9:14 and what happens when you do (= (Vec2. 5 6) (Vec2. 5 6))

9:59 Why is instance? _broken_ in deftype method bodies?

10:13 Please guys, take a look at http://pastebin.com/cTdUCKfp

10:19 cemerick: bendlas: it's a known issue, related to a stub class being generated prior to the "real" deftype class being generated (the former being required for hinting).

10:19 bendlas: I don't see an issue for it in jira yet; feel free to submit one with your testcase.

10:20 bendlas: ok, thanks

10:21 isn't issue tracking done at assembla?

10:21 cemerick: bendlas: no: http://www.assembla.com/wiki/show/clojure

10:24 bendlas: oh, it's fixed in current 1.3 snapshot

10:37 drewolson: anyone have experience with aleph? on large requests the body is a channel and i'm having trouble turning this channel into a string.

11:02 Appl6: Hello, I'm just getting started with Clojure. I'd like to use the REPL to import a public Java class file (part of the default package) in the current directory (Instruction.class). I tried several things but only (import '(Instruction)) didn't produce an error (it returned nil), but:

11:02 user=> (Instruction. nil 100)

11:02 java.lang.IllegalArgumentException: Unable to resolve classname: Instruction (NO_SOURCE_FILE:18)

11:05 mrBliss: Appl6: make sure it's on the class path, the proper syntax is: (import '(packagename Class))

11:06 Appl6: I advise you to look into leiningen or cake (pick one)

11:07 Appl6: mrBliss: It is not in a package; it's in the default package. What would I use then for "packagename"?

11:11 mrBliss: Appl6: I'm not sure, but I think it's not possible

11:12 Appl6: mrBliss: OK, thank you.

11:19 cemerick: mrBliss: you can also do (import 'Foo), which will work for classes in the default package.

11:19 mrBliss: cemerick: too bad App16 already left :-)

11:20 krl: is there any way to swap atoms from within calls to map?

11:32 LauJensen: krl: yes, but it sounds unidiomatic. If you want sideeffects, try doseq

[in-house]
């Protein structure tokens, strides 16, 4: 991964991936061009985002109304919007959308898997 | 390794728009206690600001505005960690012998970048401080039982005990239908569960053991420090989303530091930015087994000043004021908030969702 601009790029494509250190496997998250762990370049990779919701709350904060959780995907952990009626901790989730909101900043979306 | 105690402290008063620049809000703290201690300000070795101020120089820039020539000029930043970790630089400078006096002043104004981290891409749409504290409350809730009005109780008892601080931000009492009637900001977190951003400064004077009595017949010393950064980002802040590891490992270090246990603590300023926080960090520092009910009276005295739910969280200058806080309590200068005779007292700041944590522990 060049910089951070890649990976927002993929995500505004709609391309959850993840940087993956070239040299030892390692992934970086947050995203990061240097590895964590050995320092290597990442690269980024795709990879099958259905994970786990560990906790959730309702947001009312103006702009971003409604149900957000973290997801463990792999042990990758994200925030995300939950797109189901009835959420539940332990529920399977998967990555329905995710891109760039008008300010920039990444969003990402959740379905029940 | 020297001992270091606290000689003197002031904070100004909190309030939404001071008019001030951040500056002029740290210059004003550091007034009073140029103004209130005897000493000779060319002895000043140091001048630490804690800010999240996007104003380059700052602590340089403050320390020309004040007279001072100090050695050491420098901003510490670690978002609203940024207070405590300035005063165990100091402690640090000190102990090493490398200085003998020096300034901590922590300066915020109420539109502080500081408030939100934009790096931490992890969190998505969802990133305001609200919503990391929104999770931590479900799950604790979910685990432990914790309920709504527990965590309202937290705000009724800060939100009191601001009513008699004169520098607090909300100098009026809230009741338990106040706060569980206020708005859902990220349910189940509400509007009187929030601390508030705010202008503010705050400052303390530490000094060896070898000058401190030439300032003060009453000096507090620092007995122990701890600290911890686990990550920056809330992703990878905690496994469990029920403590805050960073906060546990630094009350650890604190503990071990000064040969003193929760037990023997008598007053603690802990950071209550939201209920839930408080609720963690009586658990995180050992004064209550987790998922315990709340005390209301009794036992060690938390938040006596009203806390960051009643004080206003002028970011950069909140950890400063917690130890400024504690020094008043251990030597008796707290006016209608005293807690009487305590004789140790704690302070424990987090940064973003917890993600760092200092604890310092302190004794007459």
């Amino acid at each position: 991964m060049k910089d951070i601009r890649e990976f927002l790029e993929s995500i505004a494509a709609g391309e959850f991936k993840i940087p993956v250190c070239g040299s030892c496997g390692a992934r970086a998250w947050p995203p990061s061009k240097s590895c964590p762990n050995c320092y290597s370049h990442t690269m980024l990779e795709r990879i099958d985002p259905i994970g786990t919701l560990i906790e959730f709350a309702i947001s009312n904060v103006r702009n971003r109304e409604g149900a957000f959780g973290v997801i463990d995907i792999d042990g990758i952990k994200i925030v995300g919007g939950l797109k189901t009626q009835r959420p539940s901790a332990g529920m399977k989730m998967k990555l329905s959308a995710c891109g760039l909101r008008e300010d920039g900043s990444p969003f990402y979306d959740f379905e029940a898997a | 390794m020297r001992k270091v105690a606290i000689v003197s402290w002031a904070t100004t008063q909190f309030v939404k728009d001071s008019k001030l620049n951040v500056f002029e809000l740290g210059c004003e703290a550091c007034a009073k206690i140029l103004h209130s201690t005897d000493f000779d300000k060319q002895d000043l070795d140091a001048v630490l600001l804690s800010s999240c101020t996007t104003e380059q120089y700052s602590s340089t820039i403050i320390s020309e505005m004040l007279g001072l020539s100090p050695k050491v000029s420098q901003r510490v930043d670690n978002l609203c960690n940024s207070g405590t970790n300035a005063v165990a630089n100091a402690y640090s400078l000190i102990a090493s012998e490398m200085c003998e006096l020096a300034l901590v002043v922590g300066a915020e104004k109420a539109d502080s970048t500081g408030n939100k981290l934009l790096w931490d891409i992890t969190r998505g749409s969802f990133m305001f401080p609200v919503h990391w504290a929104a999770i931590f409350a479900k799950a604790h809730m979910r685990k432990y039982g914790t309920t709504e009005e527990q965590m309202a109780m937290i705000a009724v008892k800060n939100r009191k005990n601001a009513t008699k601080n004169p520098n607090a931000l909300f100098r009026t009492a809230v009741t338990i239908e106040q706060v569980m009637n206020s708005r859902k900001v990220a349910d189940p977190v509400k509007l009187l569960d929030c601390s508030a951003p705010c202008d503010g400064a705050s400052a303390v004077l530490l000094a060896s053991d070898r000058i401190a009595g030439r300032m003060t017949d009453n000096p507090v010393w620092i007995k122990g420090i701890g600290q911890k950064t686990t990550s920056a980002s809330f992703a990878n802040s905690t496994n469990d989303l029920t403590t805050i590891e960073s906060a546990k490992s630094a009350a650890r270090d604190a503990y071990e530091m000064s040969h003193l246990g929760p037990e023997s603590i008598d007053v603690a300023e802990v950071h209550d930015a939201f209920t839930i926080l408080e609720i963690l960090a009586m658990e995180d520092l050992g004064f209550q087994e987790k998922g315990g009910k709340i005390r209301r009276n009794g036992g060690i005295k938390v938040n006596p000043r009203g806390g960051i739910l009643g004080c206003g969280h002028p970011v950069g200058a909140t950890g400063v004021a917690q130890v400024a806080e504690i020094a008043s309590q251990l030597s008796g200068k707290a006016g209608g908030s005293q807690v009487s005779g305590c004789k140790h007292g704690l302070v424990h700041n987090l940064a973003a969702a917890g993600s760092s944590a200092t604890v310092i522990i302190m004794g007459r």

11:47 pdk: ,(let [triangle (for [i (range 5)] (range i))] (for [row (count triangle)] (get triangle row)))

11:47 clojurebot: java.lang.IllegalArgumentException: Don't know how to create ISeq from: java.lang.Integer

11:48 pdk: ,(let [triangle (for [i (range 5)] (range i))] (for [row (range (count triangle))] (get triangle row)))

11:48 clojurebot: (nil nil nil nil nil)

11:48 pdk: is this a known bug with get

11:49 ,(let [triangle (for [i (range 5)] (range i))] (for [row (range (count triangle))] (nth triangle row)))

11:49 clojurebot: (() (0) (0 1) (0 1 2) (0 1 2 3))

11:49 pdk: compare

11:50 danlarkin: ,(type (for [i (range 5)] (range i)))

11:50 clojurebot: clojure.lang.LazySeq

11:50 danlarkin: can't get on a LazySeq

11:50 pdk: yea that seemed to explain part of it

11:51 hm do you just call seq on a lazy sequence to force evaluation

11:51 danlarkin: if you want to use get you need to turn it into an associative data type

11:51 like a vector

11:53 pdk: so easiest way would just be to vec it

11:53 vector rather

11:54 danlarkin: it seems like a pretty odd example, does your real use case match what your example does?

11:54 pdk: what i'm trying to do is write a function that takes in a 2d matrix say as a vector

11:55 and if it's jagged or has more rows than columns/vice versa it returns a version padded with empty space until it has a square

11:55 so say giving it [[1 2 3]] would return something like [[1 2 3] [nil nil nil] [nil nil nil]]

11:56 worked on the other usage cases i gave it so i'm starting to figure i can just replace get with nth and add a not-found so it doesn't crash

11:57 success

11:57 calls for a group hug

11:58 ok

11:58 maybe not success when it has more columns than rows

12:08 Guest10433: I am invoking my program from the command line like so: "java -cp myjar.jar clojure.main -i @/some/package/myfile.clj" but I can't figure out how to pass command line variables. Does anyone know how to do this?